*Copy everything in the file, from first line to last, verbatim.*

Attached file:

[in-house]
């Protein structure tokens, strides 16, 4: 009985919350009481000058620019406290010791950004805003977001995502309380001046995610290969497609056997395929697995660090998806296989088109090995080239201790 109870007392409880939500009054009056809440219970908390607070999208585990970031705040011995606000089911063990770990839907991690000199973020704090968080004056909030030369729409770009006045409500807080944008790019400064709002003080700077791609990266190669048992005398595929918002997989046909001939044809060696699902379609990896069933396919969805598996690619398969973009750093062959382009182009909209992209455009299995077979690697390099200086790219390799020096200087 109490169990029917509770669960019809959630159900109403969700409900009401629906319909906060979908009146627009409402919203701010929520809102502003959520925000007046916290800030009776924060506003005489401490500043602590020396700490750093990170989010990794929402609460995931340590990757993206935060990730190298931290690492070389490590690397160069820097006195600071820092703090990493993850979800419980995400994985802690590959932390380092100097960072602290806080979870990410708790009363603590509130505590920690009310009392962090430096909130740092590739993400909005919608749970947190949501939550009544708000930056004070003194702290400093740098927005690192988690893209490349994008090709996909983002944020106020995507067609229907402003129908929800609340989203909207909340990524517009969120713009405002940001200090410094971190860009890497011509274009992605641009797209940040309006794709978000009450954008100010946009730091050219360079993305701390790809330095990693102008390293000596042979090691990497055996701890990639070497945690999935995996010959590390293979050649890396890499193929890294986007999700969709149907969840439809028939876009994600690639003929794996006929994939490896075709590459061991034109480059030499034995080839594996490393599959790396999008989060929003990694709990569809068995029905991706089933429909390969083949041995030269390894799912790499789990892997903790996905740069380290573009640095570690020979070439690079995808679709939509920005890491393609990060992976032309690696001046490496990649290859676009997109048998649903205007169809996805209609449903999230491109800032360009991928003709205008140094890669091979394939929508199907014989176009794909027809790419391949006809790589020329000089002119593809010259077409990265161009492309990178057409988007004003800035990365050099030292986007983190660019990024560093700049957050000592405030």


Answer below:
[in-house]
């Protein structure tokens, strides 16, 4: 009985919350009481000058620019406290010791950004805003977001995502309380001046995610290969497609056997395929697995660090998806296989088109090995080239201790 109870007392409880939500009054009056809440219970908390607070999208585990970031705040011995606000089911063990770990839907991690000199973020704090968080004056909030030369729409770009006045409500807080944008790019400064709002003080700077791609990266190669048992005398595929918002997989046909001939044809060696699902379609990896069933396919969805598996690619398969973009750093062959382009182009909209992209455009299995077979690697390099200086790219390799020096200087 109490169990029917509770669960019809959630159900109403969700409900009401629906319909906060979908009146627009409402919203701010929520809102502003959520925000007046916290800030009776924060506003005489401490500043602590020396700490750093990170989010990794929402609460995931340590990757993206935060990730190298931290690492070389490590690397160069820097006195600071820092703090990493993850979800419980995400994985802690590959932390380092100097960072602290806080979870990410708790009363603590509130505590920690009310009392962090430096909130740092590739993400909005919608749970947190949501939550009544708000930056004070003194702290400093740098927005690192988690893209490349994008090709996909983002944020106020995507067609229907402003129908929800609340989203909207909340990524517009969120713009405002940001200090410094971190860009890497011509274009992605641009797209940040309006794709978000009450954008100010946009730091050219360079993305701390790809330095990693102008390293000596042979090691990497055996701890990639070497945690999935995996010959590390293979050649890396890499193929890294986007999700969709149907969840439809028939876009994600690639003929794996006929994939490896075709590459061991034109480059030499034995080839594996490393599959790396999008989060929003990694709990569809068995029905991706089933429909390969083949041995030269390894799912790499789990892997903790996905740069380290573009640095570690020979070439690079995808679709939509920005890491393609990060992976032309690696001046490496990649290859676009997109048998649903205007169809996805209609449903999230491109800032360009991928003709205008140094890669091979394939929508199907014989176009794909027809790419391949006809790589020329000089002119593809010259077409990265161009492309990178057409988007004003800035990365050099030292986007983190660019990024560093700049957050000592405030």